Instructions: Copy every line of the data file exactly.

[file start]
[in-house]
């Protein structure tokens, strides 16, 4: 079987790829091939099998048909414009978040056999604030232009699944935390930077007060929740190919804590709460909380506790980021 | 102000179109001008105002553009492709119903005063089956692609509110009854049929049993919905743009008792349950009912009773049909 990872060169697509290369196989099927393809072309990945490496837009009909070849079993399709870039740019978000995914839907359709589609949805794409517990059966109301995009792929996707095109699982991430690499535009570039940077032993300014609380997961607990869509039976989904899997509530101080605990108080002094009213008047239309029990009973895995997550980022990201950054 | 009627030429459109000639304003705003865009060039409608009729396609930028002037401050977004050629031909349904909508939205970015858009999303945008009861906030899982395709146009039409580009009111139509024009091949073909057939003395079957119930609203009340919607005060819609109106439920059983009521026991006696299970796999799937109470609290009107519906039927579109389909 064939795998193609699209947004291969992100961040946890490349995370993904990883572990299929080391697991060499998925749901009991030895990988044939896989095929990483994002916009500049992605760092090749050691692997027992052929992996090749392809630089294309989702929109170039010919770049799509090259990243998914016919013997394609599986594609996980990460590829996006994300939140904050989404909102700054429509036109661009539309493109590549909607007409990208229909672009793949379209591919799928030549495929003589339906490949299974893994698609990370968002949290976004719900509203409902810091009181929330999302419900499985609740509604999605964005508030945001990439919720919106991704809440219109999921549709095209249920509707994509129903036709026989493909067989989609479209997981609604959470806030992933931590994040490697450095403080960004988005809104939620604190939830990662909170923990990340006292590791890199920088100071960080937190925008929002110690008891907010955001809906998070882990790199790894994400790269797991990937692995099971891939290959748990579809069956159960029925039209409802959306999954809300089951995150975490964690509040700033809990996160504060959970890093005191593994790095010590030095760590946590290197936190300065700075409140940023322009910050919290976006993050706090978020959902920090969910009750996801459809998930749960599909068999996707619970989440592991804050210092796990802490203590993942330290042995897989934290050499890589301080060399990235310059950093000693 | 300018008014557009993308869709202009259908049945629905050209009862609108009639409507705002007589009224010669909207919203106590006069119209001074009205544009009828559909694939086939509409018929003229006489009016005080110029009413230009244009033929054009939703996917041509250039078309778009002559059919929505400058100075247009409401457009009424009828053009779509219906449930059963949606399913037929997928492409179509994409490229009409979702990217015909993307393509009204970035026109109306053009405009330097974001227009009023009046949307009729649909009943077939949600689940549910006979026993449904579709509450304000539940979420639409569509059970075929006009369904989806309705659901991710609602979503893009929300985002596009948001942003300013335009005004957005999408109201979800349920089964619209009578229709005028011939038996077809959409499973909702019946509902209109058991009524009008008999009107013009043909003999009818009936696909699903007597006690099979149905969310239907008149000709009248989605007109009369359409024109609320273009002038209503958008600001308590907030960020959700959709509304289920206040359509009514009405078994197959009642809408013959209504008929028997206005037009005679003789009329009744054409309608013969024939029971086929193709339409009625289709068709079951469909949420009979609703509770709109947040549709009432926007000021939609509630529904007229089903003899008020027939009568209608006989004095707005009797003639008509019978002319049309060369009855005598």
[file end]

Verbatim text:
[in-house]
């Protein structure tokens, strides 16, 4: 079987790829091939099998048909414009978040056999604030232009699944935390930077007060929740190919804590709460909380506790980021 | 102000179109001008105002553009492709119903005063089956692609509110009854049929049993919905743009008792349950009912009773049909 990872060169697509290369196989099927393809072309990945490496837009009909070849079993399709870039740019978000995914839907359709589609949805794409517990059966109301995009792929996707095109699982991430690499535009570039940077032993300014609380997961607990869509039976989904899997509530101080605990108080002094009213008047239309029990009973895995997550980022990201950054 | 009627030429459109000639304003705003865009060039409608009729396609930028002037401050977004050629031909349904909508939205970015858009999303945008009861906030899982395709146009039409580009009111139509024009091949073909057939003395079957119930609203009340919607005060819609109106439920059983009521026991006696299970796999799937109470609290009107519906039927579109389909 064939795998193609699209947004291969992100961040946890490349995370993904990883572990299929080391697991060499998925749901009991030895990988044939896989095929990483994002916009500049992605760092090749050691692997027992052929992996090749392809630089294309989702929109170039010919770049799509090259990243998914016919013997394609599986594609996980990460590829996006994300939140904050989404909102700054429509036109661009539309493109590549909607007409990208229909672009793949379209591919799928030549495929003589339906490949299974893994698609990370968002949290976004719900509203409902810091009181929330999302419900499985609740509604999605964005508030945001990439919720919106991704809440219109999921549709095209249920509707994509129903036709026989493909067989989609479209997981609604959470806030992933931590994040490697450095403080960004988005809104939620604190939830990662909170923990990340006292590791890199920088100071960080937190925008929002110690008891907010955001809906998070882990790199790894994400790269797991990937692995099971891939290959748990579809069956159960029925039209409802959306999954809300089951995150975490964690509040700033809990996160504060959970890093005191593994790095010590030095760590946590290197936190300065700075409140940023322009910050919290976006993050706090978020959902920090969910009750996801459809998930749960599909068999996707619970989440592991804050210092796990802490203590993942330290042995897989934290050499890589301080060399990235310059950093000693 | 300018008014557009993308869709202009259908049945629905050209009862609108009639409507705002007589009224010669909207919203106590006069119209001074009205544009009828559909694939086939509409018929003229006489009016005080110029009413230009244009033929054009939703996917041509250039078309778009002559059919929505400058100075247009409401457009009424009828053009779509219906449930059963949606399913037929997928492409179509994409490229009409979702990217015909993307393509009204970035026109109306053009405009330097974001227009009023009046949307009729649909009943077939949600689940549910006979026993449904579709509450304000539940979420639409569509059970075929006009369904989806309705659901991710609602979503893009929300985002596009948001942003300013335009005004957005999408109201979800349920089964619209009578229709005028011939038996077809959409499973909702019946509902209109058991009524009008008999009107013009043909003999009818009936696909699903007597006690099979149905969310239907008149000709009248989605007109009369359409024109609320273009002038209503958008600001308590907030960020959700959709509304289920206040359509009514009405078994197959009642809408013959209504008929028997206005037009005679003789009329009744054409309608013969024939029971086929193709339409009625289709068709079951469909949420009979609703509770709109947040549709009432926007000021939609509630529904007229089903003899008020027939009568209608006989004095707005009797003639008509019978002319049309060369009855005598």